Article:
The History and Origins of word fonts might not seem like the place to go for Graphic Novels but the medium proves to be a natural home to a fascinating collection of myths, legends, dreams and dark realites. From its creation in ancient Sumeria, the construction of evolution on the routes of empires from Greece to Rome, onto the creation of the Gutenberg printing press. Split into 11 Chapters, each one detailing the progression of the form. The book aims to detach the blood thirsty history of the world, directing the piece with the tale of craft, creation and culture. All impacting Typography and our world.
SELFMADEHERO have worked to define their place in the comic industry. Selecting alternative, unique and clever titles from around the forms interesting locations. ABC OF TYPOGRAPHY adds another string to this harp but over its 11 chapters, you really have a series of Upper and Lower case works. You also have the explanation for this term. ‘Upper’ and ‘lowercase’ letters depended on the shelf that a typesetter like Gutenberg used. Capitals were on top and smaller letters on the bottom. Anyway. The truth is that the early chapters from 1 – 4 are brilliant. Aseyn work on chapter one, was rivertingly translated visually. It told a tale, extracted detail and data. Then also remained rich and sparse. Singeon takes this one step further, in Chapter 2. Adding playful strokes that fuse past and current. But its most interesting feat was to explain how Rome imposed empire, simply. Libon in Chapter 3 was another high point. Mixing Goscinny and Uderzo visual style, with a love of textual analysis.
Chapter 4 is the first to focus on a single event. Seyhan Argun does this justice, with beautiful images and a seriousness of pencil stroke. It is the best chapter in the work visually. Art with shade, depth and hue. Then the work falls apart in its midsection. The visually displeasing work of Panique, scruffy and indicepheral chapter 5 makes it hard to continue. Chapter 6 recovers a little bit but is poor in information and Deloye seems to care less about the newspapers visual power then he should. Bourhis chapter 7 is too long and name drops with little potency. Clerisse chapter 8 is all style over substance. Then along comes Anne Simon. She grabs the reader’s attention (it also helps that Rault seems infused again here) turning to classical comic narration. It works, looks imaginative and gets you re energised. Both Raynal and Ayroles Chapter 10 and 11, let the close and the subjects, which could have been visually dense, become defining chapters in a work that might have fallen. Raynal’s makes the narrative run along by making your eye connect to steps. Ayroles however signposts his movement. This is fun to run over and then return to.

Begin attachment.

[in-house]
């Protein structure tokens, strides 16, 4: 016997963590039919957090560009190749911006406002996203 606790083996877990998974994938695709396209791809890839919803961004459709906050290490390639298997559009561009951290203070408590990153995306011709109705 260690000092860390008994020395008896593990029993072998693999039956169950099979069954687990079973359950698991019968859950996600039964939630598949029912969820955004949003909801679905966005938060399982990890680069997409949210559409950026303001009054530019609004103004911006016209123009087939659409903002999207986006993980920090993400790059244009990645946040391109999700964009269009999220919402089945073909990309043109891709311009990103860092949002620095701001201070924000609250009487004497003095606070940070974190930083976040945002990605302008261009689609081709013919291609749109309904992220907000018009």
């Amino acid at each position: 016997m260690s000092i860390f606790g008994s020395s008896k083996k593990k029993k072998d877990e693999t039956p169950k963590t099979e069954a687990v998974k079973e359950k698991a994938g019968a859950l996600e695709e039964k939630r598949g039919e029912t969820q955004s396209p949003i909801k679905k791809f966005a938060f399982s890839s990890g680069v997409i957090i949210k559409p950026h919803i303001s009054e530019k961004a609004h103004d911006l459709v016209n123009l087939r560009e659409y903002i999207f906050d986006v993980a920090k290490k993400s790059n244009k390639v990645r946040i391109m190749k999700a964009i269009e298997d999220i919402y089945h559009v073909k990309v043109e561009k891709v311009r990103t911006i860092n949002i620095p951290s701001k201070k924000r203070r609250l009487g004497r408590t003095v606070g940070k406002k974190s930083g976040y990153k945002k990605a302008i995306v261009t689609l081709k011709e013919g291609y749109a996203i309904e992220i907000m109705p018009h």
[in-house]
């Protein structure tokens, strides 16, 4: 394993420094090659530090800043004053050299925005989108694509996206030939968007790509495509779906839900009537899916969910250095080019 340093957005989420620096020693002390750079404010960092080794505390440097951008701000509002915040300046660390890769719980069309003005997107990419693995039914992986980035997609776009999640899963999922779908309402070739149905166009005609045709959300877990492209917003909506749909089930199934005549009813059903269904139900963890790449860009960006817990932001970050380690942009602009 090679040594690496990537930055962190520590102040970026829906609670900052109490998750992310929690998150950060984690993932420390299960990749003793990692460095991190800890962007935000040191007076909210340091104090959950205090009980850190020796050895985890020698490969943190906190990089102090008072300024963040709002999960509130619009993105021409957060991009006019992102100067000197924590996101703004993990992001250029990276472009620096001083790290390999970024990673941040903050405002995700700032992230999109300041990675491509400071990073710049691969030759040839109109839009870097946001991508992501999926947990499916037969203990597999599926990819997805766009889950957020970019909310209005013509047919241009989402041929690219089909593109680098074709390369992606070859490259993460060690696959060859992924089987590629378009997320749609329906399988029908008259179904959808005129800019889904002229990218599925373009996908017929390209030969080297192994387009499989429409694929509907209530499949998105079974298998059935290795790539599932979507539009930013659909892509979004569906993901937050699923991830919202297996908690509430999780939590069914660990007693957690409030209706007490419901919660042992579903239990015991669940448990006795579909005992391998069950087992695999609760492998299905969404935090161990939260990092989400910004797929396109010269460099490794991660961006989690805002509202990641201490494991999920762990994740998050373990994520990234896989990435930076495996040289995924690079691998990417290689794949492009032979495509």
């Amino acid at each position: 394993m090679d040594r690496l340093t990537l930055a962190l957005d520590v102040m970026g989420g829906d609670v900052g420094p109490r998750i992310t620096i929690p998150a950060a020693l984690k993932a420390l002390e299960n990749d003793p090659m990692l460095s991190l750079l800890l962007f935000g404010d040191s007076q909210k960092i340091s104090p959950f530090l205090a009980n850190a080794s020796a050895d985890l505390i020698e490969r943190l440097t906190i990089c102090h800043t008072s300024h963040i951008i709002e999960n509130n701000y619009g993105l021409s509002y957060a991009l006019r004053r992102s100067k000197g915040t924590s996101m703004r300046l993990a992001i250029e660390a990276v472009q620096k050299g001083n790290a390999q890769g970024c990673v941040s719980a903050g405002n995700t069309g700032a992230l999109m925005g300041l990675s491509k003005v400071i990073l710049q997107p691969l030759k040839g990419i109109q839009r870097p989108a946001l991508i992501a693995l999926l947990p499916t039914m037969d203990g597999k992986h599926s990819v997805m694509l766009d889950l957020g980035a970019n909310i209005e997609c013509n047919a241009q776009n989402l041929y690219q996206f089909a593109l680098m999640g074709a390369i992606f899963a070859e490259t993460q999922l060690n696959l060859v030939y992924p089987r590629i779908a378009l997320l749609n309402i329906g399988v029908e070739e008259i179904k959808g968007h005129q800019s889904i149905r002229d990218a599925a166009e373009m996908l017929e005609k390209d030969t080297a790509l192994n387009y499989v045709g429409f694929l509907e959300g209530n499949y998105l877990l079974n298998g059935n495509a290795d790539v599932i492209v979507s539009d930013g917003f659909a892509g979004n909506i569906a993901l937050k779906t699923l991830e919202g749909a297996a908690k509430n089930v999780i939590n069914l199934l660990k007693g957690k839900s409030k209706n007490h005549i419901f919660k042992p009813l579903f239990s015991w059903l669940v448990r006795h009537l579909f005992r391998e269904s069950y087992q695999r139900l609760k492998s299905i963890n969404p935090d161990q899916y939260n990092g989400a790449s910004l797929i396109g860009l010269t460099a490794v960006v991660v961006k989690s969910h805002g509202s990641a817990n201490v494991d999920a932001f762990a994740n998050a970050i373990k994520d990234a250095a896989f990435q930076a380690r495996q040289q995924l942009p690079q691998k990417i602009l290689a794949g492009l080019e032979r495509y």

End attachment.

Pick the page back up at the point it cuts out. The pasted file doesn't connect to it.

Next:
ABC OF TYPOGRAPHY is a work that takes a historically undervalued subject, distils its essence and makes the reader informed enough to take it seriously in future. Often it makes this historical narration tangible with a clever translation. Sadly it falls more than it rises above its limitation and the lack of coherence in some places, creates a disjointed ode to the beauty of letters….